Mouse models of intestinal inflammation, including genetically engineered mice, congenic mouse strains, chemically induced models, and a cell-transfer model, have played a key role in understanding the mechanisms that govern the inflammatory response in the intestine, and in designing new therapeutic strategies in the treatment of patients with IBD [10]. In the event of infection, the epithelium switches from inertia to pronounced pro-inflammatory response, initiating and orchestrating immune defense against incoming pathogens [9,11].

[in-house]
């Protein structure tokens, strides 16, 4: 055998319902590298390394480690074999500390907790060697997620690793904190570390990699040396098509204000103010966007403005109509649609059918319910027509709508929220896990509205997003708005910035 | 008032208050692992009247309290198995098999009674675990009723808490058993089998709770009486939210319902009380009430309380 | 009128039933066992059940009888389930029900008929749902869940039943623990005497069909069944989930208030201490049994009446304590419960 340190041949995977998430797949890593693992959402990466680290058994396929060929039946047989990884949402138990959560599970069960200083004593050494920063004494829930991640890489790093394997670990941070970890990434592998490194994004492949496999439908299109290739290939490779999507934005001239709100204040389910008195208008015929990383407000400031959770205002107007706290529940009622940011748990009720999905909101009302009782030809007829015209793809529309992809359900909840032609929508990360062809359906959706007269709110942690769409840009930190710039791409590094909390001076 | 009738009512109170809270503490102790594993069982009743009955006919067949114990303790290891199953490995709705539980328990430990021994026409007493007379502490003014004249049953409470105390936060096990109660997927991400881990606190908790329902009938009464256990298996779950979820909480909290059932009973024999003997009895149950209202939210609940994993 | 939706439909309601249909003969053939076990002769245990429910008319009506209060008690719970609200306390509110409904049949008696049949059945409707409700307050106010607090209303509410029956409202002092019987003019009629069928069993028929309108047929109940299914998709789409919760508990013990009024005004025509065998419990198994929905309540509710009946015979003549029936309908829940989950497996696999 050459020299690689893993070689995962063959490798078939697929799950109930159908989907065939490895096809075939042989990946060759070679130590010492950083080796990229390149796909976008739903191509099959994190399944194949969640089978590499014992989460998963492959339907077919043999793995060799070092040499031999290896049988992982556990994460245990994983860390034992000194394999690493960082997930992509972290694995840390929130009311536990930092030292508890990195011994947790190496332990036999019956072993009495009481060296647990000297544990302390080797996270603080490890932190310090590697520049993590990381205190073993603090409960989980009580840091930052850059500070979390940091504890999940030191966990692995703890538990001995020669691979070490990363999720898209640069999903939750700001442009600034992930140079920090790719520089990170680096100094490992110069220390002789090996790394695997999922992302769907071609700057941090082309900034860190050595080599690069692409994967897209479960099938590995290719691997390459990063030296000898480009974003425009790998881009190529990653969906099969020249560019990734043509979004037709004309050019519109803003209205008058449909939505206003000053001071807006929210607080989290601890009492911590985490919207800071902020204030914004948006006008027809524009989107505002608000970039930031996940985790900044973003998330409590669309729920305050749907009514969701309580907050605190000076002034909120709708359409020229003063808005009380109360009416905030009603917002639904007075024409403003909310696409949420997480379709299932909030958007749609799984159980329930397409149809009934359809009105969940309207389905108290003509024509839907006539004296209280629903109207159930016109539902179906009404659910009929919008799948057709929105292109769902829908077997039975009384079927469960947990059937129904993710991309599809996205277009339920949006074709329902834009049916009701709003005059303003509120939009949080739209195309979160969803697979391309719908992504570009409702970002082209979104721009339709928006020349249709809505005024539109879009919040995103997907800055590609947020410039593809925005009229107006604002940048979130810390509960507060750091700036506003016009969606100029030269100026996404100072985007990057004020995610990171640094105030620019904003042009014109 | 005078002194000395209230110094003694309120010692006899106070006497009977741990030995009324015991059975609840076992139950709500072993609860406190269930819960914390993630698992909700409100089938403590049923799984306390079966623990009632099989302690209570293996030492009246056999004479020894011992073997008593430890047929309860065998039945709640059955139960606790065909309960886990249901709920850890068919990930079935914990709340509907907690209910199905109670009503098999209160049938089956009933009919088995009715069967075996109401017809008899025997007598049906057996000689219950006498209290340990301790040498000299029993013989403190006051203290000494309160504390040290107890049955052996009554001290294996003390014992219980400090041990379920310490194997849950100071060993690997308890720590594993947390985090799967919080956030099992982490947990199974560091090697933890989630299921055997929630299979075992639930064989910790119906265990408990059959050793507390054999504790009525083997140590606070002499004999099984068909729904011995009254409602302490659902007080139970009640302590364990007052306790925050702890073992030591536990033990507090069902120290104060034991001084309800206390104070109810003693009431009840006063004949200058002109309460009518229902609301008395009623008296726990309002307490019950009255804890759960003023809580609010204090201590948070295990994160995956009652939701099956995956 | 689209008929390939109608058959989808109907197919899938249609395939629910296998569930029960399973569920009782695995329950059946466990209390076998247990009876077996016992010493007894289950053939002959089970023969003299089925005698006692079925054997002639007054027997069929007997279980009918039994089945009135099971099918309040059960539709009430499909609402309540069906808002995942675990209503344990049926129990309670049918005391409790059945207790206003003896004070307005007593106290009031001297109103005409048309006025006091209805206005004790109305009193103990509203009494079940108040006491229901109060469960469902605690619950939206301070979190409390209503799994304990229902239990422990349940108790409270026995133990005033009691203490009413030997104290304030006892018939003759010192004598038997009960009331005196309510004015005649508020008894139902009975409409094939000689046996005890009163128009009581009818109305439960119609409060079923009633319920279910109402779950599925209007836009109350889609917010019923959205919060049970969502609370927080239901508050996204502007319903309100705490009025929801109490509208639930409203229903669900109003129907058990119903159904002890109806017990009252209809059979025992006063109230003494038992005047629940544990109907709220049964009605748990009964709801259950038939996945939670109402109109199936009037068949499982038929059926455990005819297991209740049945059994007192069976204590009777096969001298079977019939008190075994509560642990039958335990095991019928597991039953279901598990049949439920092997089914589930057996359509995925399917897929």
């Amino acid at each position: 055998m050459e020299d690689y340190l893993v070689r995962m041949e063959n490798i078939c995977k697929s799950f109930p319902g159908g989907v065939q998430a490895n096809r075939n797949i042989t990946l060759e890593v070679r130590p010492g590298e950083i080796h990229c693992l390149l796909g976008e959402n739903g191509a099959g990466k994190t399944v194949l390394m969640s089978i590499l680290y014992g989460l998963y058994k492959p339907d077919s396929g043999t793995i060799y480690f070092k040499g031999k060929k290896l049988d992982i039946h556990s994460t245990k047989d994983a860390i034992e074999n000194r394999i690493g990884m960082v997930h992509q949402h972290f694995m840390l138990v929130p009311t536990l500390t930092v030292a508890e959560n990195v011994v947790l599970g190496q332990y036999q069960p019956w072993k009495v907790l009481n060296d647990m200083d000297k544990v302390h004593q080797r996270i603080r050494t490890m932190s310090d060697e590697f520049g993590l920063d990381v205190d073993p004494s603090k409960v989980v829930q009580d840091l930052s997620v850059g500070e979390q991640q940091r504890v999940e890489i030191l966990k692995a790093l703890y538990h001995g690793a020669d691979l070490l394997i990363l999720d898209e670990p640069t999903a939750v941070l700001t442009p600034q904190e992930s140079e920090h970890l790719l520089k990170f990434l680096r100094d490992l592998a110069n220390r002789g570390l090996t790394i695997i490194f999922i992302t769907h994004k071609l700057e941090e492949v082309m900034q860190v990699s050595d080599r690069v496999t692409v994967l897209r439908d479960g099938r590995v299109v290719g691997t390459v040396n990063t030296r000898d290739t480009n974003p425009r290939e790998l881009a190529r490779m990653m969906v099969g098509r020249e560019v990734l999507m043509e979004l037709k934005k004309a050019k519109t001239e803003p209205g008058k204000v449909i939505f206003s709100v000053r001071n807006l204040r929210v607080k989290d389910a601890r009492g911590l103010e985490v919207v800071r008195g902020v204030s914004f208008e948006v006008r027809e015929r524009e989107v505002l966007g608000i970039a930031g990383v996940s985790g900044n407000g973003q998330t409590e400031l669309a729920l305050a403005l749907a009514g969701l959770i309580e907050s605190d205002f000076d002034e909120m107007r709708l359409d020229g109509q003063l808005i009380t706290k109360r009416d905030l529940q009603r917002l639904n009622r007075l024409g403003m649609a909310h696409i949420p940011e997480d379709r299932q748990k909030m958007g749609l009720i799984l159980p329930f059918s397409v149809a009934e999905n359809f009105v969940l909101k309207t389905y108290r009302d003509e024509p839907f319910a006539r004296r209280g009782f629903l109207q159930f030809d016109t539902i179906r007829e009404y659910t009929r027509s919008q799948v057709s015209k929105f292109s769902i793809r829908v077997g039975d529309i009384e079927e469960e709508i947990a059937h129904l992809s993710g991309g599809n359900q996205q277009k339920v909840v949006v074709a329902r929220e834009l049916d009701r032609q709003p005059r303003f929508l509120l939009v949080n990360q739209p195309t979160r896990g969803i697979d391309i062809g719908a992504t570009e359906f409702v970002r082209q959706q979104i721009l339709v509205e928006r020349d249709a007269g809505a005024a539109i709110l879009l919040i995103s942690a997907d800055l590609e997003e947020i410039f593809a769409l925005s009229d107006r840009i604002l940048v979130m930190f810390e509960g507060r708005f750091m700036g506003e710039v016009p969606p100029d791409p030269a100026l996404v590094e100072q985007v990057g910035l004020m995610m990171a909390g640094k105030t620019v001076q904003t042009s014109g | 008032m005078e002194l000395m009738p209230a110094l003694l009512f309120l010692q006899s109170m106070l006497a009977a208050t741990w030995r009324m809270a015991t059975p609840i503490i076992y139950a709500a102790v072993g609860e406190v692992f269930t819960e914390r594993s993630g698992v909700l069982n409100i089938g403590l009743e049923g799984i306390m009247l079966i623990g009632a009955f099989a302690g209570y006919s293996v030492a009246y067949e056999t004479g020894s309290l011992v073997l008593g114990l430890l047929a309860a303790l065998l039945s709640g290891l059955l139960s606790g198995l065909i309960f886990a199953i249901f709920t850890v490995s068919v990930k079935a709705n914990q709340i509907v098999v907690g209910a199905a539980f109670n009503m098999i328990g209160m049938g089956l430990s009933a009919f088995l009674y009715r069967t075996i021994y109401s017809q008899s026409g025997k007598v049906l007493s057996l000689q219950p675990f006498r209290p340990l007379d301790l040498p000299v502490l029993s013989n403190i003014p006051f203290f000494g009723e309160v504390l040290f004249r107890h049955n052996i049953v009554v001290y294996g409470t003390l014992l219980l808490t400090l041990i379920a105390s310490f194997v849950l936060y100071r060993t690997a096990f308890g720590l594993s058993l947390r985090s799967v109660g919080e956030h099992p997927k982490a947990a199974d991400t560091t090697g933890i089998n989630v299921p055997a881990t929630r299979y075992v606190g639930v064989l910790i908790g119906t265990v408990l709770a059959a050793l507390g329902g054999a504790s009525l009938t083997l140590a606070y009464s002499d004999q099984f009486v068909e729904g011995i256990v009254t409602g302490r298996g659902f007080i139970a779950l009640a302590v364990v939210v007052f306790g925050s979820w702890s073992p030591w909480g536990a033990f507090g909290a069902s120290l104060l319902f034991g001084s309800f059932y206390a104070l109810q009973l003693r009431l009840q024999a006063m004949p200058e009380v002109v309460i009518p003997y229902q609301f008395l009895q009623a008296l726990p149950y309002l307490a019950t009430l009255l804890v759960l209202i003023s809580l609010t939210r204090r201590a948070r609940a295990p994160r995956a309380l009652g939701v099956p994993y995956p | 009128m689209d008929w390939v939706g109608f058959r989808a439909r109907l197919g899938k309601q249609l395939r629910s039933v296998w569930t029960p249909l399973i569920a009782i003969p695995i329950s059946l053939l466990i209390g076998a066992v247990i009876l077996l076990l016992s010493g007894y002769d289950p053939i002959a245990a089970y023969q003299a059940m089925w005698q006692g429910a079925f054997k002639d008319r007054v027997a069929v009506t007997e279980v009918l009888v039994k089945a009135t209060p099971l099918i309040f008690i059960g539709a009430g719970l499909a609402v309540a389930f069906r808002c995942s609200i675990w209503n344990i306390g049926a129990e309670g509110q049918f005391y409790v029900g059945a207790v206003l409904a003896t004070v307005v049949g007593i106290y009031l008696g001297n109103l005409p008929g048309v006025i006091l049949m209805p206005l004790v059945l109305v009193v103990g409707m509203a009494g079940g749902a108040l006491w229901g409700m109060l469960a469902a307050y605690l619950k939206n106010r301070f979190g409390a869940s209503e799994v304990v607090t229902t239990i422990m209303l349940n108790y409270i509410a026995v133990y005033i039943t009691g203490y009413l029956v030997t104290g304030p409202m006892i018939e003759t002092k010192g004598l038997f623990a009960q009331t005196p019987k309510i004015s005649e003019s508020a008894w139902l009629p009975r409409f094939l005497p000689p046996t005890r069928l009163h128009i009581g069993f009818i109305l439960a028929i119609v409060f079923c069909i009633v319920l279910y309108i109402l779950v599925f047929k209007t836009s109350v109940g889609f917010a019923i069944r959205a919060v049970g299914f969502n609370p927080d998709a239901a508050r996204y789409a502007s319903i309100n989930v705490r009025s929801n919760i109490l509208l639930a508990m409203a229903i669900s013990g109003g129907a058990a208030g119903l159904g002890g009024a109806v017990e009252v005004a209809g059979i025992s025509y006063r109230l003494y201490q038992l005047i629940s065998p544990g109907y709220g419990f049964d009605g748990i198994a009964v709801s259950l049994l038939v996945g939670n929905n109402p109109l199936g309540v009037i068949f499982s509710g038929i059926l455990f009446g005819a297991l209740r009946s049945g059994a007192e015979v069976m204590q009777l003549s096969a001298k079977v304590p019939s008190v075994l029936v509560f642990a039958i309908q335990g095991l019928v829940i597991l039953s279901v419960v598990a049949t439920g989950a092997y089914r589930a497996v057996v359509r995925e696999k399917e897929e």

Common models of infectious murine colitis are infection with the murine epithelial-adherent pathogen, Citrobacter rodentium, and infection of streptomycin-pretreated mice with Salmonella typhimurium. Studies in these models have helped to define the interactions between bacterial pathogens and host immune defenses, thus broadening the understanding of host-microbial interactions in the intestinal tract. Studies on acute Salmonella and Citrobacter infection models have revealed that enteropathogenic bacteria can subvert the inflammation [12]. For example, Salmonella may use different strategies to exploit intestinal inflammation and out-compete the microbiota: (i) Salmonella uses mucin-derived carbohydrates, which are released in the gut in the course of inflammation, (ii) Salmonella can use tetrathionate as an electron acceptor which is more abundant in the inflamed gut, (iii) Salmonella is resistant to a variety of host-derived defensins and antimicrobial peptides and avoids inhibition of the host-derived antimicrobial peptide lipocalin-2 that sequesters the siderophore enterochelin by the production of salmochelin [13]. This competitive edge against the commensals explains why Salmonella spp. and other gut pathogens benefit from mucosal inflammation and subvert an immune response designed to fight infections.